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A bumper crop with high marks for health benefits

Media release
01.03.09

A bumper crop with high marks for health benefits

Feijoa growers are expecting a very high quality crop of fruit in near optimum condition as a result of the very warm summer. Feijoas are expected to be on sale by mid-March and available until early June this year.

Hot, dry weather is ideal for the production of a high quality crop and fruit quality for the season is looking very good, says the president of the New Zealand Feijoa Growers Association, Tim Harper. But it’s the world leading growing systems used by professional growers that will have played a key role in ensuring large, good quality fruit, he says and New Zealanders can’t necessarily expect to get comparable feijoas from the trees in their own back yards as a result of the warmer summer.

Not only is a good crop expected but the feijoa has been scoring very well in the analysis of its health benefits. In the growing trend for scientifc research to demonstrate that eating fruits can reduce the incidence of chronic diseases including cancers, heart disease and stroke - the feijoa has given promising results. In recent years research teams around the world have found extracts from the fruit to contain comparatively high levels of the compounds that enhance anti-inflammatory and anti-oxidant activity.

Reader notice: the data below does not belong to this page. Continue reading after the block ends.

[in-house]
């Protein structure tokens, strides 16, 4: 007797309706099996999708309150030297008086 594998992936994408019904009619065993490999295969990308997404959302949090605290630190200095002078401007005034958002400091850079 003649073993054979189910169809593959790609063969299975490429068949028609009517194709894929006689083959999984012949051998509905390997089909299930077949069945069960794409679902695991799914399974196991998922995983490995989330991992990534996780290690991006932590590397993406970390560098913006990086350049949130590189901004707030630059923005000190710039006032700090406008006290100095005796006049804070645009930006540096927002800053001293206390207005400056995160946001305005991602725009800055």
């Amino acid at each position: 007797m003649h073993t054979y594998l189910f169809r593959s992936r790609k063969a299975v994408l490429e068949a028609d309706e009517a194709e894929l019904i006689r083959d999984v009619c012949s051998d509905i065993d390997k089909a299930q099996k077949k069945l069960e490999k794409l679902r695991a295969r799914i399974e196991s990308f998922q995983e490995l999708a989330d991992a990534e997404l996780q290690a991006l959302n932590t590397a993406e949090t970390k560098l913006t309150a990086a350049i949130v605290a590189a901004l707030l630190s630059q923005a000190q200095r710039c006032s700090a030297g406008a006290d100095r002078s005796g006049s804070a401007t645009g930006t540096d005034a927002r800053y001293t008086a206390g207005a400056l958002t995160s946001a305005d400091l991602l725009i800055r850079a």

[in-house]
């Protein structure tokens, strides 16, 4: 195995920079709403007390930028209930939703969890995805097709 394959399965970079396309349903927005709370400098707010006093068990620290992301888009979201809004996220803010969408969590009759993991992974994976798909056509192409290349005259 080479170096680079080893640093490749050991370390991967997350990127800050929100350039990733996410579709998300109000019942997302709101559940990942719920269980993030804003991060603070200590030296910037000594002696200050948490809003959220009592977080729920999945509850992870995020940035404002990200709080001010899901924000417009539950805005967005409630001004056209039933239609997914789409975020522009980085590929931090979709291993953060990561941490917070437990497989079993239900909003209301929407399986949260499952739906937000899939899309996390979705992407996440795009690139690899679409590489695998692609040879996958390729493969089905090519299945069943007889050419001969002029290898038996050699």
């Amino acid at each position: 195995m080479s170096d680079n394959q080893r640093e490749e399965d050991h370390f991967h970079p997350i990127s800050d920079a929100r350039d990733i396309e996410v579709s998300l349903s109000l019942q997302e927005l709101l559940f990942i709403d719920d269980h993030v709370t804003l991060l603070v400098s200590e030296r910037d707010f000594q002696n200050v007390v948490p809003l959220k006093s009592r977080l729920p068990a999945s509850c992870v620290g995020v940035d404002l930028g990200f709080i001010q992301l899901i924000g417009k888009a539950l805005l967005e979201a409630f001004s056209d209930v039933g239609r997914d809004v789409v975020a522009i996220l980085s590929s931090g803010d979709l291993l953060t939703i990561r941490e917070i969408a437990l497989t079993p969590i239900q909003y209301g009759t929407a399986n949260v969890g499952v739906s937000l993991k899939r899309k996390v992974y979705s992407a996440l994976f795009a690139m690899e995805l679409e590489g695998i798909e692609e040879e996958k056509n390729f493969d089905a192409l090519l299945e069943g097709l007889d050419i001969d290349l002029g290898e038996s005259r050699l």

In one measure of antioxidant activity, the Horticulture and Food Research Institute of New Zealand (HortResearch) ranked feijoas just over mid-way in comparision with other popular fruit, confirming the potential for the fruit as a functional food ingredient.

The antioxidant actitity of the fruit is based on their relatively high content of compounds known as proanthocynanins – a class of polyphenolics that are widely promoted for their health enhancing properties. The proanthocyanins have also been reported to reduce inflammation.

Based on their trials to date, scientific researchers agree there is evidence to support the use of proanthocyanin-based foods and dietary supplements as effective antio-xidants. Although a high concentration of this compound usually makes for a bitter and astringent taste, it’s fortunate that they don’t impact on the flavour of feijoas.

Feijoas also have high levels of Vitamin C, and are high in minerals and fibre. Since an average feijoa contains around 9mg of vitamin C, just three a day will provide over half the recommended daily intake of vitamin C.

Although intensive research into this fruit is relatively recent says, Tim Harper from the growers association, the feijoa can justify its position as one of the healthiest fruits readily available to all New Zealanders. He says confirmation of more good news on the benefits of the fruit and its extracts is expected to emerge soon from ongoing research.

ENDS

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